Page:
Whilst searching for said benchmarks, I also found the newly published Harnessing Technology 2008-2014 which will be a really useful addition to my literature review. Wow - my own professional activity has been unseparable from my research theme today. Excellent!

Just to round the day off, one of my interviewees called me late this afternoon - and unexpectedly; this provided me with my third interview and has given me some food for thought. Its too soon to start looking at outcomes but there are certainly some interesting common factors starting to emerge.

Tuesday, July 08, 2008

ZPD and all that

Discussion in our wiki has moved to include Vygotsky's Zone of Proximal development and this has been a theme which has run through today for me both in a professional and personal context.

My son is not a great one for social interaction with peers (and to a lesser extent) or teachers though this has improved over the past few years - and it is clear that his academic progress has suffered a little from this lack of willingness to communicate. He chats away at home with both myself and my partner and with his considerably older sisters. It worries me that he desires limited peer interaction and we are looking at strategies to encourage social activity with other children outside the school environment. He goes to Kids Club after school and now prefers this to the notion of being with a childminder or babysitter so there is progress; he was playing with children a year or so youger than him the other day and this seems to be an emerging pattern.

Social interaction also impacts, I believe, on the effectiveness of professional practice. On Monday I was office bound much of the day and finished my work stint feeling stale and lacking in my usual positivity. Today had involved considerable interaction and, despite having had a couple of less than constructive ( and fairly contentious) discussions and having sat through 5 hours of meetings, I am more alert and able to think in a more reflective and yet energetic fashion. Use of the ZPD has provided stimulation needed to take development forward - even if this is very much at the boudaries of my learning capability.

I think I will kee an eye on my behaviours in both types of context and consider this further.

Friday, July 04, 2008

Teamwork - the theme of the last two days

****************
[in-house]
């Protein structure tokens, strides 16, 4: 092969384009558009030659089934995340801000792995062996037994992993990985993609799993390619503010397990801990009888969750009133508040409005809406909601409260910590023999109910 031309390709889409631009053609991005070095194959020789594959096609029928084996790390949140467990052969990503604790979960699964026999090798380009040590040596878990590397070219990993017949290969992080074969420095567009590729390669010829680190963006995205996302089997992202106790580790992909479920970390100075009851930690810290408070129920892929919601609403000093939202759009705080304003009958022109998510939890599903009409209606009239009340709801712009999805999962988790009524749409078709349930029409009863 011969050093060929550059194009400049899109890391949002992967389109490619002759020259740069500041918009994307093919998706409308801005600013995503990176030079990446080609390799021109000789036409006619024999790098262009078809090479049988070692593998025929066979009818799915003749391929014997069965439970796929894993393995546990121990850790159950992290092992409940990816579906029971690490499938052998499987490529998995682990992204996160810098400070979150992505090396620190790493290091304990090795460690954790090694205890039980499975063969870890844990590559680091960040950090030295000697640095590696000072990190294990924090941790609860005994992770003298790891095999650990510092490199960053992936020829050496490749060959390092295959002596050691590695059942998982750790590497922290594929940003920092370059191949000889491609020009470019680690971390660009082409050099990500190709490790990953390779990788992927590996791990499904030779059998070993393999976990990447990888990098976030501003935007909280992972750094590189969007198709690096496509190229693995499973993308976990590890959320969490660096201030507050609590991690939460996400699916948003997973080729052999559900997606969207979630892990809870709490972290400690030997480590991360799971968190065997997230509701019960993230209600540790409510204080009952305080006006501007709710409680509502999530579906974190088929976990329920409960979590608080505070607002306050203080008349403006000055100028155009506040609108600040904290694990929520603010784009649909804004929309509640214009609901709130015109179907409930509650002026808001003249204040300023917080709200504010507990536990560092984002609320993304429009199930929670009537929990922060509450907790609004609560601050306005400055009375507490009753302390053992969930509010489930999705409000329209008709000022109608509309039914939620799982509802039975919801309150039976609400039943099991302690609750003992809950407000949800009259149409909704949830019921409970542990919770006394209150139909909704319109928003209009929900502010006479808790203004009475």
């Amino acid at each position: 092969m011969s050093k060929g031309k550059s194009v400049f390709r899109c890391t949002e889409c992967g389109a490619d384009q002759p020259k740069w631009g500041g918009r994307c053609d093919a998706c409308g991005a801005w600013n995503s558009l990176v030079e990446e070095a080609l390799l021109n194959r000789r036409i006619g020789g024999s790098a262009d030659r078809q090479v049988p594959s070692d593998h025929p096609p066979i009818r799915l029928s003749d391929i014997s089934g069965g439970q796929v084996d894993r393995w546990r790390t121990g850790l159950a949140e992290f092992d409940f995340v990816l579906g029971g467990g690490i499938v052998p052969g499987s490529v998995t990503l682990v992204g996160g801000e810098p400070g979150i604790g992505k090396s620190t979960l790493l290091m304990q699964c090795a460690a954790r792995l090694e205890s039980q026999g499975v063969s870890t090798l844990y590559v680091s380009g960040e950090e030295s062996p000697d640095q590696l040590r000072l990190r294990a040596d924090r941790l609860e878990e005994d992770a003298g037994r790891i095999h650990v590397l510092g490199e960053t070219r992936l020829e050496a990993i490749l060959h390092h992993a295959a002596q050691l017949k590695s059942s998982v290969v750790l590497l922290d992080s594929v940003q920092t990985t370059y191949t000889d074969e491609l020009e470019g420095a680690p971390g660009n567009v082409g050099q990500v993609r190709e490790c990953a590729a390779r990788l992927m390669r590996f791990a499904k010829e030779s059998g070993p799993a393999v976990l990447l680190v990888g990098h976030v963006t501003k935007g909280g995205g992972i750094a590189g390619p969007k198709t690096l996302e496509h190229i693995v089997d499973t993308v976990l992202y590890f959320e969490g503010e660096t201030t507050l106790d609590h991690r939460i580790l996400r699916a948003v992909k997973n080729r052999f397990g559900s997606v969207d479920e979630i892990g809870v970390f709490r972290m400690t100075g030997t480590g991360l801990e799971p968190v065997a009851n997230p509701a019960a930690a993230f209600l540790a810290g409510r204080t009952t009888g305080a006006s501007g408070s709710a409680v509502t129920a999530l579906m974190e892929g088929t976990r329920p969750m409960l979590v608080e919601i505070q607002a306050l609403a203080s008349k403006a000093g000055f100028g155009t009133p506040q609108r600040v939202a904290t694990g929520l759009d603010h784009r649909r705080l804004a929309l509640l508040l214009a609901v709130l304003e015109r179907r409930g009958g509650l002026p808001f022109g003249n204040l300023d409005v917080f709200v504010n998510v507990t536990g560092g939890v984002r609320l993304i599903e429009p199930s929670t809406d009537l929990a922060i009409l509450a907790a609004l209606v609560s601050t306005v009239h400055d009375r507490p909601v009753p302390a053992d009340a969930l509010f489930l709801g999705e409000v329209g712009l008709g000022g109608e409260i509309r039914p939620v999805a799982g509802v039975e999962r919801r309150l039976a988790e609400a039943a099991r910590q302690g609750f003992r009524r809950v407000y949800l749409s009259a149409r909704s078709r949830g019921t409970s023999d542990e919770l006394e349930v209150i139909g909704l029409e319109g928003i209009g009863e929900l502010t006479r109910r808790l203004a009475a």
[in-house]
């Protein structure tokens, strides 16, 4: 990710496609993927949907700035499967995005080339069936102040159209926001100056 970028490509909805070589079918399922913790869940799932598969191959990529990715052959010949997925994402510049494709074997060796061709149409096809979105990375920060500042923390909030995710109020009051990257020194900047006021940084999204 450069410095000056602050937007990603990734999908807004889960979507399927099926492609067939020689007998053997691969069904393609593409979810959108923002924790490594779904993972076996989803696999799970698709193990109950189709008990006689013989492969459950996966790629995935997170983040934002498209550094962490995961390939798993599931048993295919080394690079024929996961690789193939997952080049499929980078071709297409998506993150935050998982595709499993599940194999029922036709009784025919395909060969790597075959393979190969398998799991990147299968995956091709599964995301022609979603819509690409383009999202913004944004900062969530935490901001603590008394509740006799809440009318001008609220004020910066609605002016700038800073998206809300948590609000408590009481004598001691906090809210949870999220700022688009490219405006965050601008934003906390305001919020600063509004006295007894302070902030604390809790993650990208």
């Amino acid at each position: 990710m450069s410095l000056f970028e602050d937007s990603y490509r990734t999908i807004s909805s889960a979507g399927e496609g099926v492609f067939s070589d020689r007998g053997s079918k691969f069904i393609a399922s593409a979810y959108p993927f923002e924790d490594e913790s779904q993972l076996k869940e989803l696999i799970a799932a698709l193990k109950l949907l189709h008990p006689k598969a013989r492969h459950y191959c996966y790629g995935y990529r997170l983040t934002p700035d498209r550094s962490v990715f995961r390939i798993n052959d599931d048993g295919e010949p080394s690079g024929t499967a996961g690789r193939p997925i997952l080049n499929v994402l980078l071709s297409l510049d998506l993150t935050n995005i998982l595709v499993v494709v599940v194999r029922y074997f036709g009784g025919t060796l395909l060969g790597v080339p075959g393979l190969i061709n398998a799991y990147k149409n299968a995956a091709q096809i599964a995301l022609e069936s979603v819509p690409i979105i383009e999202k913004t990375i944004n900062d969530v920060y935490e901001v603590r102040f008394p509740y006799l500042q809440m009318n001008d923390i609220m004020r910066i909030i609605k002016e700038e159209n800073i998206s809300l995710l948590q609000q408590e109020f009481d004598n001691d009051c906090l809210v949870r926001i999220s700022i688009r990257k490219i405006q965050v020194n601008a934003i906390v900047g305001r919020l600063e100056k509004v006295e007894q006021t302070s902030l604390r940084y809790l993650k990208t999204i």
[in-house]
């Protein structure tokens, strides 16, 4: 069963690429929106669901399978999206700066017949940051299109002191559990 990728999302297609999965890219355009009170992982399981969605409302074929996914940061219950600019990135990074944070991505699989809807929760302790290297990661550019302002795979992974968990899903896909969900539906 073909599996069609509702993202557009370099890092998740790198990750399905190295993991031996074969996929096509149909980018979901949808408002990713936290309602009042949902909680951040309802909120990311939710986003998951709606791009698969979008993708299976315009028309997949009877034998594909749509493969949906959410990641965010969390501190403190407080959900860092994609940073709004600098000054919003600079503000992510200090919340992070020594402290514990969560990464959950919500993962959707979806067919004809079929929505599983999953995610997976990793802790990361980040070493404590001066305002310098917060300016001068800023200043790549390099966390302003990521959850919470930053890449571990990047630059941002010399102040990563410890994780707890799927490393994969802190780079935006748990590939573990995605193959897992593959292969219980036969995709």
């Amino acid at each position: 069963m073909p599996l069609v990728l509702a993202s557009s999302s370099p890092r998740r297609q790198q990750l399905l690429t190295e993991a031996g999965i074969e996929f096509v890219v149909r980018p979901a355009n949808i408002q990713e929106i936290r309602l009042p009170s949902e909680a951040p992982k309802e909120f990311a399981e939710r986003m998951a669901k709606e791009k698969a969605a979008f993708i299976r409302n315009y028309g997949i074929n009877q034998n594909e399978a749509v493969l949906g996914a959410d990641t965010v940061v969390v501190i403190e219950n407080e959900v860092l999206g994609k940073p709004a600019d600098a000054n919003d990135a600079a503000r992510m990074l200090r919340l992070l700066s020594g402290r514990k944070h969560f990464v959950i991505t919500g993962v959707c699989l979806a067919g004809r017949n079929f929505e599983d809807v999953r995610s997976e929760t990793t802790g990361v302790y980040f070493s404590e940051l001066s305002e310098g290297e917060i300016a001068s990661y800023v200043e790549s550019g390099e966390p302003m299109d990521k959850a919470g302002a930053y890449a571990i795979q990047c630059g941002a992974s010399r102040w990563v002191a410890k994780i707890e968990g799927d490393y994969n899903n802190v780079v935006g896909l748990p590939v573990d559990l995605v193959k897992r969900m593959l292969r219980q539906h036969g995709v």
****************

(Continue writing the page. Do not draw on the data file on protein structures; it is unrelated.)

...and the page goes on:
The last two days have been all about teamwork but in two different contexts - and ironically that has been the subject of one of my postings to the Module 2 wiki ... but more of that later perhaps. Yesterday I met with a group of curriculum staff to discuss a potential JISC bid. We all had different roles across the college and differing levels of expertise but were drawn together by an enthusiasm for the development of a VLE accessible easily through the use of mobile technology and with a strong pedagogical background. The majority of participants will go on to work with me on the project (bid or no bid), experts and novices, each with their own perspectives and community artefacts and this may have the tiniest germ of a Community of Practice ...who knows?

Today we had the First Year Boards of Examiners. Participants included the Academic Partnerships team from the University, the HE Operations and Academic Standards teams and a series of different curriculum teams from the College. The activity demonstrated from start to finish a collaborative effort with recognition of the range of skill sets (from teaching and assessment to grid production to organisation of the pre-boards and analysis of results). The activity demonstrated engagement and shared meaning .. the co-operative effort of all concerned being fundamental to the activity in hand. At the end of the day's meetings the Quality Manager expressed her thanks to the HE Ops and Academic Standards teams and as she said this found herself expanding the recognition to include all the contributors. A good bit of teamwork.

In the wiki I reflected on the team teaching activity of my colleagues in a previous role. Its easy to underestimate the impact of a team and the way in which such a team can develop into a community with each member providing food for thought, support and energy for the others - regardless of context - but the climate has to be right for such cultural development, the principles being established and the ethos felt by all.